In 1717 The River Wear Commissioners were founded to preside over Sunderland’s growing prosperity as a port. The River Wear Commissioners and a succession of eminent engineers transformed the harbour from its natural state by the construction of a series of civil engineering wonders. Follow the timeline below to discover the development of the Port of Sunderland and the building of Roker Pier and Lighthouse.
A GROWING PORT
Sunderland coal merchants and mine owners approached Parliament to legislate for improvements to the mouth of the River Wear. Their request was quashed by the Tyne coal merchants, fearing the loss of their trade.
RIVER WEAR COMMISSIONERS
A further bill was presented to Parliament in 1717 with the aim of both improving the harbour and creating a navigable channel up river as far as Newbridge.
On 22 June, despite more opposition from the Newcastle merchants, the bill was passed and The River Wear Commissioners were founded.
1723 – 1730
One of the first projects commissioned by the River Wear Commissioners was the construction of the South Pier. Work began in 1723 and the 1000ft long pier was completed in 1730. It was the work of the engineer William Lellam and was described as ‘one of the most magnificent and best built in the whole world’.
1786 – 1796
Work began on the construction of a 700ft long North Pier in 1786 and was completed 10 years later in 1796.
SUNDERLAND’S FIRST LIGHTHOUSE
Sunderland’s first lighthouse was built to replace the old reflector light on the end of the North Pier. The octagonal stone lighthouse was 78ft (23.77m) high with nine gas burners and reflectors, visible for 12 miles out to sea. This was later moved in 1841 when John Murray extended and largely rebuilt the pier.
1828 – 1837
SIR HEDWORTH’S BATHTUB
In 1828, work began on the North Dock designed by Isambard Kingdom Brunell and funded by Sir Hedworth Williamson. It covered just nine acres which by the time it opened in 1837, was already too small to meet the needs of the rapidly expanding coal trade. The North Dock was also difficult for ships to navigate, soon gaining it the nickname ‘Sir Hedworth’s bathtub’.
1846 – 1850
In 1846 the Sunderland Dock Company was formed and a 47-acre South Dock was created with a southern sea outlet. The dock opened on 22 June 1850 and could hold 260 vessels.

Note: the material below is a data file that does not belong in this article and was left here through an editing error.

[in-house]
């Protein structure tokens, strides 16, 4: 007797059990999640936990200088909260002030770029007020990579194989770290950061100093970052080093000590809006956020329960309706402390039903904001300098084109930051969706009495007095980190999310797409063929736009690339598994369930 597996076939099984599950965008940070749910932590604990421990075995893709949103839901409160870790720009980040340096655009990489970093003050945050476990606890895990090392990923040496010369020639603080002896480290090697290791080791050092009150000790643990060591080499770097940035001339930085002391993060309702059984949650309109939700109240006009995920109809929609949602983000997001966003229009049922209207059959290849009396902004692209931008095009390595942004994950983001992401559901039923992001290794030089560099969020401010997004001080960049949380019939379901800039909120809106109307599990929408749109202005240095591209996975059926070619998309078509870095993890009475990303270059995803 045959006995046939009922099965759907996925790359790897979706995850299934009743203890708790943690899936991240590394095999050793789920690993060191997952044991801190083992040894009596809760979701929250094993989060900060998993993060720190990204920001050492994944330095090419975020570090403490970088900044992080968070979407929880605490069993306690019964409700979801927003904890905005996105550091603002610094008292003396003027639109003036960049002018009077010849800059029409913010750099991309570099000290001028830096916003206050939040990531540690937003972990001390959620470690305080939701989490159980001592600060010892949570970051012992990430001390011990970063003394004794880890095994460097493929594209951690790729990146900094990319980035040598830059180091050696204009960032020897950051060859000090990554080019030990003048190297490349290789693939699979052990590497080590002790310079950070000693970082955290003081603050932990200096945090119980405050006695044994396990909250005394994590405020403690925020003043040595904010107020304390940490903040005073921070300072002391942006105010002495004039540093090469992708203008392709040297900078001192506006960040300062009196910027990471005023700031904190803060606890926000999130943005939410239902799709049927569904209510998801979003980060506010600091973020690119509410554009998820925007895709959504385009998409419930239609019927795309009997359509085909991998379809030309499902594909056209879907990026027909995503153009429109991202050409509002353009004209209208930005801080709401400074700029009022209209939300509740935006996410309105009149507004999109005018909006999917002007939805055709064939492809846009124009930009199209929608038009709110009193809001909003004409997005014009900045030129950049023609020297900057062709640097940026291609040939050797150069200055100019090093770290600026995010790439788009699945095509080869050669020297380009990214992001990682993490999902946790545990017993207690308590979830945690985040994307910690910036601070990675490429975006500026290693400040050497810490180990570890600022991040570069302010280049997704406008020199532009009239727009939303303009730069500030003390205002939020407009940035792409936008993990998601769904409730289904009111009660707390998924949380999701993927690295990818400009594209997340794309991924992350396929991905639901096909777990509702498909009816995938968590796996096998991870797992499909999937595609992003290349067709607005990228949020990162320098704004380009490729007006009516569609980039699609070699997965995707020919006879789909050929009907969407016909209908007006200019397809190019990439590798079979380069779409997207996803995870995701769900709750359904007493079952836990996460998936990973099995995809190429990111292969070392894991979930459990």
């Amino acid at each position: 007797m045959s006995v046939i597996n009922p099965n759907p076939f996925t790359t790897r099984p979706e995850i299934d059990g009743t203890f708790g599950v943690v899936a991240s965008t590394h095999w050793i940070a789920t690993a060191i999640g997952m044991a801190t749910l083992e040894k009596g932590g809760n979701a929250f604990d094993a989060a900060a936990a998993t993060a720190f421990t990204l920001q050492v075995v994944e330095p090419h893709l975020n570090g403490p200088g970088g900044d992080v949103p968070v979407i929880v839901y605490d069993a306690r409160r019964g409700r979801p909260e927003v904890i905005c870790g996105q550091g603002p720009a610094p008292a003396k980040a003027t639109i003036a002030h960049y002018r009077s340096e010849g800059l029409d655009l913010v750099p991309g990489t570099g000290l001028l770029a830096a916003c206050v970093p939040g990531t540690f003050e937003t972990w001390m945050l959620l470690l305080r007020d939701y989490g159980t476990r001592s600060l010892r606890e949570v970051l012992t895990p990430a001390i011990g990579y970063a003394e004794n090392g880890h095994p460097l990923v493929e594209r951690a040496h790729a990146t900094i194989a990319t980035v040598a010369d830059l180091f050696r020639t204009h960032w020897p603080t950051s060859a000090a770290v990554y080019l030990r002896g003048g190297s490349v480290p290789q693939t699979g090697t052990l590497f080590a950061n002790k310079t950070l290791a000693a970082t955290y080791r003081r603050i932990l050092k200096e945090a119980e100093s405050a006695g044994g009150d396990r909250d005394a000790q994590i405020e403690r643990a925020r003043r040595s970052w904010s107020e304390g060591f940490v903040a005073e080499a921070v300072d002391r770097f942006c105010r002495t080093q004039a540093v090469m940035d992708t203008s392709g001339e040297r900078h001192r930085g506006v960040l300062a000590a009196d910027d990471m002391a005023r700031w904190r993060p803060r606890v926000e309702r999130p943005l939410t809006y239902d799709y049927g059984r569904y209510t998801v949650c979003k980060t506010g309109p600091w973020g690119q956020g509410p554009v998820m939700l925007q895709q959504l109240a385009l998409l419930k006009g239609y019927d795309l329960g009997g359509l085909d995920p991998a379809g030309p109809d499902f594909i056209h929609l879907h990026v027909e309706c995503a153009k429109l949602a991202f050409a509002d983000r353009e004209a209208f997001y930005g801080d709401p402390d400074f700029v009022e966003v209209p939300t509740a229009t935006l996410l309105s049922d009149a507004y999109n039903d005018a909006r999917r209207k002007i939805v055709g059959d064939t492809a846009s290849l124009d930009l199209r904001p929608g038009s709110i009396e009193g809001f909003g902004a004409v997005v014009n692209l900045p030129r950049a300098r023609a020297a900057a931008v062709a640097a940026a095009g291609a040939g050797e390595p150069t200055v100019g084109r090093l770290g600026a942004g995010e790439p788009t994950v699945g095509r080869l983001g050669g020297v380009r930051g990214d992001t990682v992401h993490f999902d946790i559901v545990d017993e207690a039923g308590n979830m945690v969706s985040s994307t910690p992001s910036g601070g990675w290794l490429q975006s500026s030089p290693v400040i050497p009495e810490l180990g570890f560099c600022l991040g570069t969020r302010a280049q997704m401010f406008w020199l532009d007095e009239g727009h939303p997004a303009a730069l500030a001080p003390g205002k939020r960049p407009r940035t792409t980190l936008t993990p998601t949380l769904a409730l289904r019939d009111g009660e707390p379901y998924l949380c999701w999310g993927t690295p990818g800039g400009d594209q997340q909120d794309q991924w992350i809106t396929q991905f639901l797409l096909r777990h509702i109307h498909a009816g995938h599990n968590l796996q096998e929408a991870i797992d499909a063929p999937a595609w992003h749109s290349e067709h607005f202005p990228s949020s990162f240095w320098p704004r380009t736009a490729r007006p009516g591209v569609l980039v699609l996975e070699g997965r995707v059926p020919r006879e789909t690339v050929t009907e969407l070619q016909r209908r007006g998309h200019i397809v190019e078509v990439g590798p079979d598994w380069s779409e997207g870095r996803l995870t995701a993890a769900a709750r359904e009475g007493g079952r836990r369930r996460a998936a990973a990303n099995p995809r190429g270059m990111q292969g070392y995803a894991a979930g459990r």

1853 – 1856
The South Dock was extended southwards (Hudson South) between 1853 and 1856 to include an additional 13.2 hectares and the existing Hudson Dock was also deepened. The success of the venture was immediate, with twenty collieries shipping coal out of Sunderland by 1860 and a 56% increase in coal exports between 1851 and 1858.
A new cast iron lighthouse designed by Thomas Meik was built and placed on the South Pier. Meik’s lighthouse remained in position until 1983 when it was moved to its current location in Cliffe Park.
1864 – 1867
River Wear Commissioners’ engineer Thomas Meik undertook the construction of a new 4 hectare dock south of Hudson Dock. This was named Hendon Dock.
HENRY HAY WAKE
Henry Hay Wake succeeds Thomas Meik as Chief Engineer of the River Wear Commissioners when he was just 25 years old.
PORT OF SUNDERLAND
By the late nineteenth century, the two projecting piers protecting the harbour were proving woefully inadequate. The solution proposed by Wake was the construction of a new outer harbour, with two curving piers encompassing the river mouth. On the 27th of June 1883, an Act of Parliament was passed sanctioning the construction of the New North Pier, known later as Roker Pier.
Construction of the new North Pier began, with the foundation stone laid on the 14 September 1885 by Sir James Laing, Chairman of the River Wear Commissioners.
Completion of the 609m long Roker Pier with its distinctive red and grey granite lighthouse opened on 23 September 1903.
1927 – 1934
SUNDERLAND CORPORATION ACT
The Sunderland Corporation Act of 1927 approved the building of the 1,000 foot long Corporation Quay which opened in 1934.
END OF AN ERA
In September 1972 the River Wear Commissioners’ board met for the last time after 255 years when its powers were transferred to the Port of Sunderland Authority.